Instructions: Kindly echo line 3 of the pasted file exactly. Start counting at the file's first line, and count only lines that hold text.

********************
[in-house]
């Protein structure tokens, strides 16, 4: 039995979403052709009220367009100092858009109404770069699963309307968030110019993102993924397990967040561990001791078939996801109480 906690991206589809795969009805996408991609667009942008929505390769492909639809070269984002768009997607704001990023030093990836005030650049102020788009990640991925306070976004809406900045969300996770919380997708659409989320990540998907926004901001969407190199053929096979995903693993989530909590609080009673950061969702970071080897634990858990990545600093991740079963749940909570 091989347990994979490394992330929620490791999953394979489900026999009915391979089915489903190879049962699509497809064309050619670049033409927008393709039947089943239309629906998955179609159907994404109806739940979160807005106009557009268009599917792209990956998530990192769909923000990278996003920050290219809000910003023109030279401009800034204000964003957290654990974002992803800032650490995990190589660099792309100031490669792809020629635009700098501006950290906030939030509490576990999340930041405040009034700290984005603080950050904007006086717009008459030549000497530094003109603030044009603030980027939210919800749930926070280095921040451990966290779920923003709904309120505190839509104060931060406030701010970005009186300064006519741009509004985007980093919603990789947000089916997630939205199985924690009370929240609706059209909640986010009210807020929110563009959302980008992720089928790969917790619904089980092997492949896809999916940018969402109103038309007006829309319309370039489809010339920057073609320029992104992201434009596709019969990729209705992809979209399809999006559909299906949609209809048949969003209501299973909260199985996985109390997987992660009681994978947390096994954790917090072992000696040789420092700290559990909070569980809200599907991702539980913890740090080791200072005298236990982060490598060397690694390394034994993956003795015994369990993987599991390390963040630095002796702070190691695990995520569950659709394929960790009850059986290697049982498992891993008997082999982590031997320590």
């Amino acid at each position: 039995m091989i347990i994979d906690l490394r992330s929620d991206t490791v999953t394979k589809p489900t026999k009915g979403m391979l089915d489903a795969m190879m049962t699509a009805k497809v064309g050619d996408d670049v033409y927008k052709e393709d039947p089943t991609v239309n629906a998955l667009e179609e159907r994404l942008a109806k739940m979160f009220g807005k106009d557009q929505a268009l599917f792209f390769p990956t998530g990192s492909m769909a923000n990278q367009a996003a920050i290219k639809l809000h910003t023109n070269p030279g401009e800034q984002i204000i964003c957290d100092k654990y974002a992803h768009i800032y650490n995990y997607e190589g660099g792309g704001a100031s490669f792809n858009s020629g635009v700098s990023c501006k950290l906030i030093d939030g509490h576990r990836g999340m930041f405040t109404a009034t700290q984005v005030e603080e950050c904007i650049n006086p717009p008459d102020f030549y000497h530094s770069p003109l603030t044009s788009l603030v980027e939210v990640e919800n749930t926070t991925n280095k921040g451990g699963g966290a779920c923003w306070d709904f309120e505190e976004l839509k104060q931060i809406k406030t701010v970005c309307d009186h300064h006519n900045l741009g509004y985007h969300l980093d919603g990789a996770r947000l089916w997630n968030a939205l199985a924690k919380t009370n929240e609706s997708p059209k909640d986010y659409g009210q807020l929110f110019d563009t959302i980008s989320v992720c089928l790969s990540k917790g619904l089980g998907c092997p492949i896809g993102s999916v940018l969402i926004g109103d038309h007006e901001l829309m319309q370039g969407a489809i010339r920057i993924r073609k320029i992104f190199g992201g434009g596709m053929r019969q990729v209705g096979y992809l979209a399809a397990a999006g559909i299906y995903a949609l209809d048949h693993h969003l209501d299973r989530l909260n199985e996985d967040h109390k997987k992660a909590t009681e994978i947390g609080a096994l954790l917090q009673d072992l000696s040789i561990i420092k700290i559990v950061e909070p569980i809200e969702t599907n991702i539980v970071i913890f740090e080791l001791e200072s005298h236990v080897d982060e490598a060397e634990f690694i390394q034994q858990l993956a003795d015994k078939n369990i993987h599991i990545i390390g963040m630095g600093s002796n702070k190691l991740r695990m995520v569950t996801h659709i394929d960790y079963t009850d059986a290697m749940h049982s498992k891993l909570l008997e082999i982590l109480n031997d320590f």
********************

């Amino acid at each position: 039995m091989i347990i994979d906690l490394r992330s929620d991206t490791v999953t394979k589809p489900t026999k009915g979403m391979l089915d489903a795969m190879m049962t699509a009805k497809v064309g050619d996408d670049v033409y927008k052709e393709d039947p089943t991609v239309n629906a998955l667009e179609e159907r994404l942008a109806k739940m979160f009220g807005k106009d557009q929505a268009l599917f792209f390769p990956t998530g990192s492909m769909a923000n990278q367009a996003a920050i290219k639809l809000h910003t023109n070269p030279g401009e800034q984002i204000i964003c957290d100092k654990y974002a992803h768009i800032y650490n995990y997607e190589g660099g792309g704001a100031s490669f792809n858009s020629g635009v700098s990023c501006k950290l906030i030093d939030g509490h576990r990836g999340m930041f405040t109404a009034t700290q984005v005030e603080e950050c904007i650049n006086p717009p008459d102020f030549y000497h530094s770069p003109l603030t044009s788009l603030v980027e939210v990640e919800n749930t926070t991925n280095k921040g451990g699963g966290a779920c923003w306070d709904f309120e505190e976004l839509k104060q931060i809406k406030t701010v970005c309307d009186h300064h006519n900045l741009g509004y985007h969300l980093d919603g990789a996770r947000l089916w997630n968030a939205l199985a924690k919380t009370n929240e609706s997708p059209k909640d986010y659409g009210q807020l929110f110019d563009t959302i980008s989320v992720c089928l790969s990540k917790g619904l089980g998907c092997p492949i896809g993102s999916v940018l969402i926004g109103d038309h007006e901001l829309m319309q370039g969407a489809i010339r920057i993924r073609k320029i992104f190199g992201g434009g596709m053929r019969q990729v209705g096979y992809l979209a399809a397990a999006g559909i299906y995903a949609l209809d048949h693993h969003l209501d299973r989530l909260n199985e996985d967040h109390k997987k992660a909590t009681e994978i947390g609080a096994l954790l917090q009673d072992l000696s040789i561990i420092k700290i559990v950061e909070p569980i809200e969702t599907n991702i539980v970071i913890f740090e080791l001791e200072s005298h236990v080897d982060e490598a060397e634990f690694i390394q034994q858990l993956a003795d015994k078939n369990i993987h599991i990545i390390g963040m630095g600093s002796n702070k190691l991740r695990m995520v569950t996801h659709i394929d960790y079963t009850d059986a290697m749940h049982s498992k891993l909570l008997e082999i982590l109480n031997d320590f």